There were several business establishments in Webenheim in this era. Of the four pubs in Webenheim, one was owned by Friedrich Klein, great uncle of Otto Klein, grandfather to Cousin Four writer/researcher Markus Klein. The pub also served as a grocery store. The names of the four pubs were Kuntze (which was located next to Philipp Moschel's house), Kiresse, Kruwwel's, and Kleins. It was common for pub owners to own a secondary business. Klein's pub/grocery sold oil to the community to light the street lights. The owner of the Kiresse was also the mayor of Webenheim. The Kuntze pub was also a hardware store. The beer from all of these pubs probably came Becker's brewery in St. Ingbert which was established in 1877 or from Karlsberg brewery in Homburg which was established in 1878 or the Walsheim brewery.
The Klein Pub was formerly owned by Friedrich Reitnauer in 1882. Reitnauer lists the furniture in his pub as: 14 benches, 9 tables, 50 chairs, 6 barrels, 8 lamps, and 100 glasses and bottles. Ah, the attention to detail in German history, don't we all love it. This pub also had a dance hall and residents danced there on new year's eve and for the annual fair.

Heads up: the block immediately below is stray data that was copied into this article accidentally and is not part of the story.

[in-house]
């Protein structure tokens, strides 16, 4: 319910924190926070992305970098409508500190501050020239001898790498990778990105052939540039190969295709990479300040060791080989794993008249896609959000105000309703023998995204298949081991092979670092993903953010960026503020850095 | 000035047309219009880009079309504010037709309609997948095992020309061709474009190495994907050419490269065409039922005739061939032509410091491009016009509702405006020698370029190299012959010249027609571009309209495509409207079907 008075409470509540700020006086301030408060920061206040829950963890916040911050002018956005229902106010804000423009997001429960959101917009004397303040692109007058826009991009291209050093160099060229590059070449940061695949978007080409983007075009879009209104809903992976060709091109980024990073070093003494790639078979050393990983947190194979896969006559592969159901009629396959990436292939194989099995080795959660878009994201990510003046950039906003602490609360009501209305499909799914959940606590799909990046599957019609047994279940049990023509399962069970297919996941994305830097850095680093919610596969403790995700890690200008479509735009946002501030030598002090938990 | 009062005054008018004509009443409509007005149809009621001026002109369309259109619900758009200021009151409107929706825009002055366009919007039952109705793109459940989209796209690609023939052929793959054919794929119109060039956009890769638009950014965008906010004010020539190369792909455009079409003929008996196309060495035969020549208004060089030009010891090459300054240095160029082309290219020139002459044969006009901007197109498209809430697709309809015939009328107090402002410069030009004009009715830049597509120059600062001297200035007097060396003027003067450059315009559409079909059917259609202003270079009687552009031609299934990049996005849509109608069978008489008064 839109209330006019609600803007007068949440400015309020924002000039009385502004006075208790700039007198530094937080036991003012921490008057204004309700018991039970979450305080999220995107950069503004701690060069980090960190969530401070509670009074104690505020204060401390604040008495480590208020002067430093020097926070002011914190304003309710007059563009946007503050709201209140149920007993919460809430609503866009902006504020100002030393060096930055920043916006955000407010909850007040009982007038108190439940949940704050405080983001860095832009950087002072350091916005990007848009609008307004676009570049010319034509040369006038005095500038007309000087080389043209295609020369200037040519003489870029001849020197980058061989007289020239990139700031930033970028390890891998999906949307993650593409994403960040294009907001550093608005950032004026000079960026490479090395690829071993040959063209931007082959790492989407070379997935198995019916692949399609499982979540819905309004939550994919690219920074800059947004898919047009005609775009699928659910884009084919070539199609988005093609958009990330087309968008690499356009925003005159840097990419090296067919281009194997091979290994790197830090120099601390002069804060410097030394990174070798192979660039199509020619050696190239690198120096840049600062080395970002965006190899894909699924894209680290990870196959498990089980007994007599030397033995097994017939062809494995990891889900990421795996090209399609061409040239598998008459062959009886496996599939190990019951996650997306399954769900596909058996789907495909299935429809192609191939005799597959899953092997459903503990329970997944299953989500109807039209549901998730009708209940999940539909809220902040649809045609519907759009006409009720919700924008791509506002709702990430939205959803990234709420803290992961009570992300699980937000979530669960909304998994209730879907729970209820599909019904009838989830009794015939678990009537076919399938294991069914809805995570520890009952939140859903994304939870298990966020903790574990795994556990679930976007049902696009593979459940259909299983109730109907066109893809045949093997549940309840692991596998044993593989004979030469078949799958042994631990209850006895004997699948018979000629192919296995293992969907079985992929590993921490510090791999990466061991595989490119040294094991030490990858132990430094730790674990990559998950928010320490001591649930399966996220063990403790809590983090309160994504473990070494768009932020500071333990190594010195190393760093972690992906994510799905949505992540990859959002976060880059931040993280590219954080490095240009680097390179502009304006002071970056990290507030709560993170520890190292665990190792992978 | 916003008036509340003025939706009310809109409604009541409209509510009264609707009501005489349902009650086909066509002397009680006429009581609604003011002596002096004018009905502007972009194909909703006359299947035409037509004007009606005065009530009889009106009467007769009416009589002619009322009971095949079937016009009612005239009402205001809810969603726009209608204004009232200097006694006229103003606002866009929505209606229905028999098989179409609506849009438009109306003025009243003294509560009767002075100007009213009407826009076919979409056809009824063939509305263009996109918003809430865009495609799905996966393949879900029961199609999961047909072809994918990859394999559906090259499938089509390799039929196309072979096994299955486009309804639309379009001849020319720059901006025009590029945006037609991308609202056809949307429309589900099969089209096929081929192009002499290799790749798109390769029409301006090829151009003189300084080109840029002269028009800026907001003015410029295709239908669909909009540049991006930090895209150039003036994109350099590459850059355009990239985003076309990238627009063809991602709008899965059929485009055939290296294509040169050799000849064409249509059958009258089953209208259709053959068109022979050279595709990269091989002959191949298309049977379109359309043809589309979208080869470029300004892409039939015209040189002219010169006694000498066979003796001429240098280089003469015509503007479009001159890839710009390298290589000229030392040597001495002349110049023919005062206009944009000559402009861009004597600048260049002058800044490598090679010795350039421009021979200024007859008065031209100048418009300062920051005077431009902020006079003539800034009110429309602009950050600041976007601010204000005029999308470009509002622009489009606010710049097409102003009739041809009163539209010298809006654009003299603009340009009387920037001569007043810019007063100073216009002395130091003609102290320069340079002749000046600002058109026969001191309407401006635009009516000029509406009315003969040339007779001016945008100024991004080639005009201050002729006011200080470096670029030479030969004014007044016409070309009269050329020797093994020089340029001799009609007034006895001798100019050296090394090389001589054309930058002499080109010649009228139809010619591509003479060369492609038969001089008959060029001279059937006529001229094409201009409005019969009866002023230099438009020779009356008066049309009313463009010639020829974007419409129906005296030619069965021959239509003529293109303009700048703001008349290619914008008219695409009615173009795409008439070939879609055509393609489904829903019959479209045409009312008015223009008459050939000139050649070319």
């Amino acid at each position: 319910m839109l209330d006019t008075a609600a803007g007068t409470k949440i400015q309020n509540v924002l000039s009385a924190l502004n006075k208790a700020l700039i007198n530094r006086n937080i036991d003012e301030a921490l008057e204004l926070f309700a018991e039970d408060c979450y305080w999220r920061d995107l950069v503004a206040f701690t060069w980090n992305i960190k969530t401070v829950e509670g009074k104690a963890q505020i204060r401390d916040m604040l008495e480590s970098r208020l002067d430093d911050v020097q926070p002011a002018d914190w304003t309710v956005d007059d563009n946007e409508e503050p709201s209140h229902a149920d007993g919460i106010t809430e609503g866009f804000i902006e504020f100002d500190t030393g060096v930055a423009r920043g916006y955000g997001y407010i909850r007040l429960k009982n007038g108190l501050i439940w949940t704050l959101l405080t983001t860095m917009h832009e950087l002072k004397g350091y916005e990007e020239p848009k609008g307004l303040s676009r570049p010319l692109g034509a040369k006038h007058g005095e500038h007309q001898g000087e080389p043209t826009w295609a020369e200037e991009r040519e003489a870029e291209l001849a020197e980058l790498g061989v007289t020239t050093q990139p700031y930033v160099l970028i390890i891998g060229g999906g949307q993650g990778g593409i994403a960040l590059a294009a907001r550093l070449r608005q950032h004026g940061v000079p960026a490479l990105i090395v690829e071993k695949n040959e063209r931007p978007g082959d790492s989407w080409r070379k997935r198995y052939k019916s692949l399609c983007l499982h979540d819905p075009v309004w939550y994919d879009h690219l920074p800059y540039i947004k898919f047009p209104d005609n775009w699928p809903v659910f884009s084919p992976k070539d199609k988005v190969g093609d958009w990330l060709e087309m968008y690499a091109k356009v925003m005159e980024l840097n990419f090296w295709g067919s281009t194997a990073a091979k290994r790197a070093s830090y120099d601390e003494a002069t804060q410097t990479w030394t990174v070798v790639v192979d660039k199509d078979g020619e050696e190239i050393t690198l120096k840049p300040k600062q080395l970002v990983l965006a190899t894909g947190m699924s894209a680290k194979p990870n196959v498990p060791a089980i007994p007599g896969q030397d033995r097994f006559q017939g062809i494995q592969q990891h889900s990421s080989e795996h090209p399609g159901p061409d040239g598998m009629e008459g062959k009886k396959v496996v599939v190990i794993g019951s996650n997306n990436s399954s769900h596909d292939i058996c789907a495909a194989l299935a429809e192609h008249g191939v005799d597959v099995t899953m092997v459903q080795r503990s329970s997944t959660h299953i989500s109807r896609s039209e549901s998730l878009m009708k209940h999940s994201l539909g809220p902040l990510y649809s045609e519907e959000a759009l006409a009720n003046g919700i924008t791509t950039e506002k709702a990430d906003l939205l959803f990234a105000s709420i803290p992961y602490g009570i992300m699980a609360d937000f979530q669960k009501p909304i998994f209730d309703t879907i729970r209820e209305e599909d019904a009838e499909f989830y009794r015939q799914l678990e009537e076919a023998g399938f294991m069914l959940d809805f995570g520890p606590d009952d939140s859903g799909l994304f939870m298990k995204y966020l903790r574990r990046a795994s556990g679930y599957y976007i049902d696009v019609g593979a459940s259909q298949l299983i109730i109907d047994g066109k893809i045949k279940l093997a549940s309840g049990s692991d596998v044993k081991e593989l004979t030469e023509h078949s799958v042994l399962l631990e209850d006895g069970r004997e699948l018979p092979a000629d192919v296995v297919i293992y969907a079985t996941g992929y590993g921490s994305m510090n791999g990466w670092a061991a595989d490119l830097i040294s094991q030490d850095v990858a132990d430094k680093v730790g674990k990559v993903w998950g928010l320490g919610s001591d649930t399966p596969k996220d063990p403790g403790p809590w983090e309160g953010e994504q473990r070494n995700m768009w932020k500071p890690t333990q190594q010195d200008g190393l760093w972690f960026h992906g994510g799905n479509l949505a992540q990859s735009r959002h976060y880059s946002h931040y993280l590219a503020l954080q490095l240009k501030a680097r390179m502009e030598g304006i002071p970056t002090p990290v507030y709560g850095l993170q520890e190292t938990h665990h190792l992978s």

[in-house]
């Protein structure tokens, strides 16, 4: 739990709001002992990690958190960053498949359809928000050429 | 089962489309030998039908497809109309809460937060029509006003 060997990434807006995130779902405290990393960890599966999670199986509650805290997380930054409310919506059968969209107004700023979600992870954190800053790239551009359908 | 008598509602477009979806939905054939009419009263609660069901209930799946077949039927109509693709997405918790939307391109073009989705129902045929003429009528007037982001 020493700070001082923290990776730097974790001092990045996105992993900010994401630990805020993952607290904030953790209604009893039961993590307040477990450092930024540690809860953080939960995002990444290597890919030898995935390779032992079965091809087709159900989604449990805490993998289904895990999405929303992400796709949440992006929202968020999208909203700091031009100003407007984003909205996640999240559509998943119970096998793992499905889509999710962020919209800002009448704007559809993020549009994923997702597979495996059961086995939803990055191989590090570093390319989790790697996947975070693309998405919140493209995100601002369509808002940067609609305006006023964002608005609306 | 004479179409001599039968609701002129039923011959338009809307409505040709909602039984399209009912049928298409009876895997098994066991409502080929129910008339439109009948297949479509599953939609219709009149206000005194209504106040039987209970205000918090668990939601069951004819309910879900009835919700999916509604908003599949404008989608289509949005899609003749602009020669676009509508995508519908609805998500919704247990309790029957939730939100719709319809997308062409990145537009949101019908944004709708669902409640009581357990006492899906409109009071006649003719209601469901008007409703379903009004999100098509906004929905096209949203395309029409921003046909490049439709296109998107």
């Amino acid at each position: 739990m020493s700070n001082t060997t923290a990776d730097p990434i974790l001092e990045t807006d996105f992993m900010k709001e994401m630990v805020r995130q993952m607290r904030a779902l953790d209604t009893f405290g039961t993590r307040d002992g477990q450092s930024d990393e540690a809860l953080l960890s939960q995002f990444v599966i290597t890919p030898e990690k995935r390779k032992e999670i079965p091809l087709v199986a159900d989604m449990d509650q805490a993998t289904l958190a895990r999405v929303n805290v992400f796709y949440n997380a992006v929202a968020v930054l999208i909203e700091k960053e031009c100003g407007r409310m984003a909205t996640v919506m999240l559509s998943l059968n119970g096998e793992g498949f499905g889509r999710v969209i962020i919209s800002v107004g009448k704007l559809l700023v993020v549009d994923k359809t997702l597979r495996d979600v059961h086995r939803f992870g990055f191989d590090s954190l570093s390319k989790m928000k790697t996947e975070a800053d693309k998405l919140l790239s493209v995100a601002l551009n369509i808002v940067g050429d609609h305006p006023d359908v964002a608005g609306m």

In 1896 there were two teachers in Webenheim. One was Jakob Stucky and the second teacher was Friedrich Zwick. The pastor in 1896 was Theodor Sutter and the mayor was Jakob Schunck. It should be noted that Mr. Stucky and Mr. Sutter both descended from Swiss emigrants who came to Webenheim in the 17th and 18th century. Immigrants became influential in the community in a relatively short period of time, much like the Kleins did in far away Beatrice, Nebraska, during the same time.
Signs of social progress in Webenheim included the first apartments for poor residents in 1884, a larger cemetery in 1897, and village street lights in 1886.The town erected 14 hexagonal street lamps which were made in the factory of Klöpfel and Son from Erfurt (Saxony). These were lighted with petroleum oil, which came from Klein's store.